U.S. July consumer data is on deck. U.S. July personal consumption expenditure (PCE) data due today will be a focus for analysts today, with forecasts for spending to rise 0.1 percent month-over-month after a prior 0.2 percent, income at 0.3 percent month for the month after 0.4 percent and the aggregate index to come in at 1.6 percent year-over-year. Separately, revised University of Michigan consumer sentiment data for August is also set to come out today, with forecasts for a drop to 80.4 from earlier estimates of 81.8.

Emerging-markets GDP data out for release today. Macro data for key emerging markets is due for release today. Consensus forecasts suggest a divergence in gross domestic product growth for India and Brazil. Increased manufacturing data released in recent months has sparked hopes that the reforms instituted by Indian Prime Minister Narendra Modi have helped expand growth with consensus forecasts for an annualized pace of 5 percent for the second quarter versus a prior 4.6 level. Brazilian growth levels for the period are expected to register the first quarter-over-quarter contraction since 2009 lead by declining production and investment.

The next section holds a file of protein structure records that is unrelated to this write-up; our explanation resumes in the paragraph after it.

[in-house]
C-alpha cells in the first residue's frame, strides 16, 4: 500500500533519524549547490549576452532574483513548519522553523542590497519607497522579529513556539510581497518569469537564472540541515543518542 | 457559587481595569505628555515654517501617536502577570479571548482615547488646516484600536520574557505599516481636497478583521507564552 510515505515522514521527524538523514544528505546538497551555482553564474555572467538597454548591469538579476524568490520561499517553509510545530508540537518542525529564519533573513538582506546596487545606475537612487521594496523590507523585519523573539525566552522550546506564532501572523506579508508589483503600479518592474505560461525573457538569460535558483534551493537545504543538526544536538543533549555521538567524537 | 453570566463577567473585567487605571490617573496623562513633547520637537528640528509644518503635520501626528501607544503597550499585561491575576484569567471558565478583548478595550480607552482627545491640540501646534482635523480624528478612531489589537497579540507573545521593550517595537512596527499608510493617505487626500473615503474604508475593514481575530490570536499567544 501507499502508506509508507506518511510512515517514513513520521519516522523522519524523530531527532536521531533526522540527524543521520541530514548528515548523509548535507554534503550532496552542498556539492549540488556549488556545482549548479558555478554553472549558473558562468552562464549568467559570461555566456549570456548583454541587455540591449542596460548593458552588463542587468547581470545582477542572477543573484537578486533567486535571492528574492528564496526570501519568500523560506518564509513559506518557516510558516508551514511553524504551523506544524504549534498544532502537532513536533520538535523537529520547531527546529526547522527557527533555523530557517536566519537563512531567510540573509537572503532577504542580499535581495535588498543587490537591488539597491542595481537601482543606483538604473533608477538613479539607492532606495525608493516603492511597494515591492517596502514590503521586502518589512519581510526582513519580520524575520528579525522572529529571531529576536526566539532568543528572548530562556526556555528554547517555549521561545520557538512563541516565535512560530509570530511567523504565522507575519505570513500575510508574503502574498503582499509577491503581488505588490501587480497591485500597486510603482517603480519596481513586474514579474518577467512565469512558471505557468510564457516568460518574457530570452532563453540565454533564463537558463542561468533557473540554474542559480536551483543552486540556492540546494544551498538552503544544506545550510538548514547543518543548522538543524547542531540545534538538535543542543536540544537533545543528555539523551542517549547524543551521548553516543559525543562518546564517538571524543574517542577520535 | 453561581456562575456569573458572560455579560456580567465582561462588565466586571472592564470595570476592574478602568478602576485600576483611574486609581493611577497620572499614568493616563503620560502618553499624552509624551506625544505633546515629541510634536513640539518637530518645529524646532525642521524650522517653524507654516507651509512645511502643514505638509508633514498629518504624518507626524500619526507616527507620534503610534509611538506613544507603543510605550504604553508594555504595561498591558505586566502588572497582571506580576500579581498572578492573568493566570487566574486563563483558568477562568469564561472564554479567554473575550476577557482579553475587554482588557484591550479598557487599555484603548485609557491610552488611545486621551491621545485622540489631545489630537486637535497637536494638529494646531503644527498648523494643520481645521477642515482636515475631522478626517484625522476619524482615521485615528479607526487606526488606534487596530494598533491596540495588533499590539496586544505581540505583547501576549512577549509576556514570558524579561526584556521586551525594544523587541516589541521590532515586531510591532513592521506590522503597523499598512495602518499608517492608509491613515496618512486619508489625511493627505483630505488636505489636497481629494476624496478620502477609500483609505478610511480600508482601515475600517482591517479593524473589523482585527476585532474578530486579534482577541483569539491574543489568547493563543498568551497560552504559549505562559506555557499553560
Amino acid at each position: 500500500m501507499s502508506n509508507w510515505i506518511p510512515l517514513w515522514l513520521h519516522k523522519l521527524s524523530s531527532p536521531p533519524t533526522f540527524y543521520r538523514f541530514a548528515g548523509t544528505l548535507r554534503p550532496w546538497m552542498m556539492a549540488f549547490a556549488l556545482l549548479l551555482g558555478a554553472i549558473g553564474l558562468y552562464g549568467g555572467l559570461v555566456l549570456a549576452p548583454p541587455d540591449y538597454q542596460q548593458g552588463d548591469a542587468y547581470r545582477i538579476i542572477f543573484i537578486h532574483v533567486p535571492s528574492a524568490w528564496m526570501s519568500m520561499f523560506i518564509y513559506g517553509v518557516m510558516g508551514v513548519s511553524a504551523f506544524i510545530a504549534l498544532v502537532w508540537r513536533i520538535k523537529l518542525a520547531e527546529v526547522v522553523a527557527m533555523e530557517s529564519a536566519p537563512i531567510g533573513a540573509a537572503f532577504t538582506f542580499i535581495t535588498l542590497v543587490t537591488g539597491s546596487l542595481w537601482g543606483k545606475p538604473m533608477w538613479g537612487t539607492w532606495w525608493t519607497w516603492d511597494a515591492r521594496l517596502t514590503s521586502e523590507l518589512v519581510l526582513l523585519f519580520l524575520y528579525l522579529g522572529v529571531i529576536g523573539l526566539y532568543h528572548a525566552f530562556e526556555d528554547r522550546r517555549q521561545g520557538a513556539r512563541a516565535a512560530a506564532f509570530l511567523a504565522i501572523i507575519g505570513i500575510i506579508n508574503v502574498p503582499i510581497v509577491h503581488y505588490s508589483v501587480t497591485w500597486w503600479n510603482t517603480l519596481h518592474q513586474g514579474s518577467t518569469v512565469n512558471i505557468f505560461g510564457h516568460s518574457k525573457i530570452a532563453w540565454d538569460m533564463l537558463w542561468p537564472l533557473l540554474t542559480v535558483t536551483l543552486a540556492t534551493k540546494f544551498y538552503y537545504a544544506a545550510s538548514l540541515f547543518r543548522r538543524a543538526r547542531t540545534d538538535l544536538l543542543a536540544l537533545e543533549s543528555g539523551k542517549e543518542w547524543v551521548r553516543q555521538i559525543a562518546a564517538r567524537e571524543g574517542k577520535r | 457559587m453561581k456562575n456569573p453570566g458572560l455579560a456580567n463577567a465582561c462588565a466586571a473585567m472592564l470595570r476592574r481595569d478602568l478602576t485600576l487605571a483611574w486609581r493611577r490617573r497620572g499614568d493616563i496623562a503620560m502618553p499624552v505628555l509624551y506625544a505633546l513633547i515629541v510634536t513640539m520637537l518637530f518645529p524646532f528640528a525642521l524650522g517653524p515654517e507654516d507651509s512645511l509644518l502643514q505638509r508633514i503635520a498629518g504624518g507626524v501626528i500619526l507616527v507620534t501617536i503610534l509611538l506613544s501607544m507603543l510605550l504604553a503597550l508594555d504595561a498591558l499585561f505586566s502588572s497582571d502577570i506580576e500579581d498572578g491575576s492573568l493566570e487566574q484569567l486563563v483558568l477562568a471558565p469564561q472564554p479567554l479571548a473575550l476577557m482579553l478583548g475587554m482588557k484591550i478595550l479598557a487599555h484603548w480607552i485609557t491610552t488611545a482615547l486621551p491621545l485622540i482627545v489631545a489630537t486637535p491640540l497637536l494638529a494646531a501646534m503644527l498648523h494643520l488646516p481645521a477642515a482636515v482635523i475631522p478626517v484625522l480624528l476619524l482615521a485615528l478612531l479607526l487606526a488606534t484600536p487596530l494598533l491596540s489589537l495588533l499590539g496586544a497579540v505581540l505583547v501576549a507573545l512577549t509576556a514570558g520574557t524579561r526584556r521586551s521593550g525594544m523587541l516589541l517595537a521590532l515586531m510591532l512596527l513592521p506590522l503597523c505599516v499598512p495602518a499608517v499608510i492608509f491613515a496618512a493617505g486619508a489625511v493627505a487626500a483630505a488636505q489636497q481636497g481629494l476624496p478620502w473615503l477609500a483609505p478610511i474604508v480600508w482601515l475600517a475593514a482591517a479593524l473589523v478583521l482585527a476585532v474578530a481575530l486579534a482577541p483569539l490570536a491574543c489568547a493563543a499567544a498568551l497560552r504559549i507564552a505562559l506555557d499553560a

U.S. grain prices rise. Wheat futures have seen an increase price per contract for four consecutive sessions in Chicago as of this morning, with geopolitical concerns sparking speculation over export demand. Ukrainian grain producers may experience delayed harvest activity due to the escalating Russian incursion; other Black Sea grain producers, such as Turkey, experienced bad weather earlier this season. Chicago Mercantile Exchange Wheat prices still remain well below highs recorded last year.

Portfolio Perspective: Fear driving "least fun bull market" of past 35 yearsTim Dyer, Sage Capital Advisors

Investors have long known that both fear and greed drive market prices. What many fail to see however, is that emotions are usually a counter-trend indication.

To quote Mike Shell, president and CIO of Knoxville, Tennessee–headquartered Shell Capital Management, “Investors often get overly optimistic after prices have trended up and investors get more afraid after prices have trended down.”